Writer-director Chandoo Mondeti infuses good credibility to this story but, as said before, skimps on the detailing that could have added to the appeal. The actors are more than competent. I loved the intensity of Nikhil Siddhartha, the unalloyed affection of Tulasi as his mother, the bright presence of Anupama Parmeswaran, and the light touches given by Srinivasa Reddy and Harsha Chemudu. Last but not least, Adithya Menon as Santanu and Venkatesh Mummudi as Abheera also impress whenever they come on screen.

One point: the character of Suleman, a Muslim who is part of the search for the anklet, highlights the seamless way South movies show religious integration without any in-your-face word spoken on Hindu-Muslim angles. The same happens when other religions (like Christianity) are involved. We last saw this even in RRR. This is something Mumbai filmmakers have rarely done and need to emulate.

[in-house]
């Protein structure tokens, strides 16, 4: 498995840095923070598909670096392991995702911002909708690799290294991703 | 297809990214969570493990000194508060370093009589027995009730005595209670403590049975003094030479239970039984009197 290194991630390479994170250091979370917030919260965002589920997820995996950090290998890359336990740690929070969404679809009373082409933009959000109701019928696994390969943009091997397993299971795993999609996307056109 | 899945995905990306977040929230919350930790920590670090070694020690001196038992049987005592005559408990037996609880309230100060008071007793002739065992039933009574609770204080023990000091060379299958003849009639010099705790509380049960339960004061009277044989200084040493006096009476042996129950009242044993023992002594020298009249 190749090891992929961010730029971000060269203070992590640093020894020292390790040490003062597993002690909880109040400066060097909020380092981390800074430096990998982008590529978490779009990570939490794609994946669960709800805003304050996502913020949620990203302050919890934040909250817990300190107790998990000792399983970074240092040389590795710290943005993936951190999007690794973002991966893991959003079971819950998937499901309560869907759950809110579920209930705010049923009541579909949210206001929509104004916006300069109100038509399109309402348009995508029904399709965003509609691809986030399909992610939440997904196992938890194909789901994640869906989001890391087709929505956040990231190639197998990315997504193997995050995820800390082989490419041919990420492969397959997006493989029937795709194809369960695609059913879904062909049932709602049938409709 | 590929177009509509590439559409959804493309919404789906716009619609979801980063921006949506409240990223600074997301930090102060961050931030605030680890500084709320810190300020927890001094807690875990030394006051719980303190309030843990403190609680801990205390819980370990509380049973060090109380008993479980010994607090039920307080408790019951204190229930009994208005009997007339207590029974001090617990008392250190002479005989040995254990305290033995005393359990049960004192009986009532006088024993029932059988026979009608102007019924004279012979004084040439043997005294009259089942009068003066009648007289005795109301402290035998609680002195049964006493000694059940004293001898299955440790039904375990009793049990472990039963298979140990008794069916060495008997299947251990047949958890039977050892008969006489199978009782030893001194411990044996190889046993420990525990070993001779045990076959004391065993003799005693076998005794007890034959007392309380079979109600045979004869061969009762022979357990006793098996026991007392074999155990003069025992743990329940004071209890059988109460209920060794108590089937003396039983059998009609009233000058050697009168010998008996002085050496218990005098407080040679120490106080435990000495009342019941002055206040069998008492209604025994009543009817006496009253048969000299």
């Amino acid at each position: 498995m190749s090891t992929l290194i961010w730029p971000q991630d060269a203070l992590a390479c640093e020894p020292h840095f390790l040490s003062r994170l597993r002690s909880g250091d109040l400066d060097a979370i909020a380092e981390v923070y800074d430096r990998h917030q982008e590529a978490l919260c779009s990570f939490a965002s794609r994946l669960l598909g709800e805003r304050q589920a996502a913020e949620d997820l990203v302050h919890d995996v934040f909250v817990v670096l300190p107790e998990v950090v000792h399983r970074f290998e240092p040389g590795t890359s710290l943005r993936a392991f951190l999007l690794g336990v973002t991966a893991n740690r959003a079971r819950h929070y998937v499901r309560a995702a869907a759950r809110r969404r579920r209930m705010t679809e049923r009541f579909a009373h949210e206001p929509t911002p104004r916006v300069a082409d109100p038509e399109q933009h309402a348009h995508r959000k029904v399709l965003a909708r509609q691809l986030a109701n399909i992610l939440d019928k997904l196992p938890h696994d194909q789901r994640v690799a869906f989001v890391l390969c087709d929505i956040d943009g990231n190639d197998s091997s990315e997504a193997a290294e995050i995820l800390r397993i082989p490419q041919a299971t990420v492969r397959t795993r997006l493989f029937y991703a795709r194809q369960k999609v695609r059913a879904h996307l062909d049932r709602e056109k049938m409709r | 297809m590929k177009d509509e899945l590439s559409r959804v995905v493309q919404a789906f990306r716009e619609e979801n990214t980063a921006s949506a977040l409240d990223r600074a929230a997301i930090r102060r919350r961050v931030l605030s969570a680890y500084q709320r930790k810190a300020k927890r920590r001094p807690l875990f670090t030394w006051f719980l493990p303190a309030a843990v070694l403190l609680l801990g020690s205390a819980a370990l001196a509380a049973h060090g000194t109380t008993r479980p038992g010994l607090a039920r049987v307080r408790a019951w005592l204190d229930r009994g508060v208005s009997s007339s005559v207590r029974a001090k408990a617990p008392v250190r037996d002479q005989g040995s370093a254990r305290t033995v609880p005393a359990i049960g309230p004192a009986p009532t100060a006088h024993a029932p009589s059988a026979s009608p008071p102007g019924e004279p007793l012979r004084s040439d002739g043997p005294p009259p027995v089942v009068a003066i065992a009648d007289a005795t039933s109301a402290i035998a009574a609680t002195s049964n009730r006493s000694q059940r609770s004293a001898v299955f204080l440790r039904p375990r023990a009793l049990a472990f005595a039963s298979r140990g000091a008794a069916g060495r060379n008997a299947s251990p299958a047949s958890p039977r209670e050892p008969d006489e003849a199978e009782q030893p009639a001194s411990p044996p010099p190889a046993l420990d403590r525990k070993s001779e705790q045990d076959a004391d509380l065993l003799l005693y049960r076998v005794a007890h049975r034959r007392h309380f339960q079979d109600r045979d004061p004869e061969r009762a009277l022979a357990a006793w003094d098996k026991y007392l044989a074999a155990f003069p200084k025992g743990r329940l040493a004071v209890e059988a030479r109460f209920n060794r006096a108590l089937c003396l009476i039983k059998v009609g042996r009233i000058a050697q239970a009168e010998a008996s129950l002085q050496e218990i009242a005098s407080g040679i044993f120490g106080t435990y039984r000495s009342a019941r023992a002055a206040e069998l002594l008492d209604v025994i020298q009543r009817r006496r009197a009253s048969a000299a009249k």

In the final analysis, if you can overlook some illogic to savor a different kind of thriller, Karthikeya 2 will work for you. But it is, in my humble opinion, nowhere near the masterpiece level it is touted to be—and could have been.

Rating: ***

Abhishek Agarwal Arts & People Media Factory present Karthikeya 2 Produced by: Abhishek Agarwal & T. G. Viswa Prasad  Directed by: Chandoo Mondeti  Written by: Chandoo Mondeti & Gopal Ram (Hindi dialogues) Music: Kaala Bhairava  Starring: Nikhil Siddhartha, Anupama Parameswaran, Anupam Kher, Adithya Menon, Srinivasa Reddy, Harsha Chemudu, Tulasi, Venkatesh Mummudi, K. S. Sridhar & others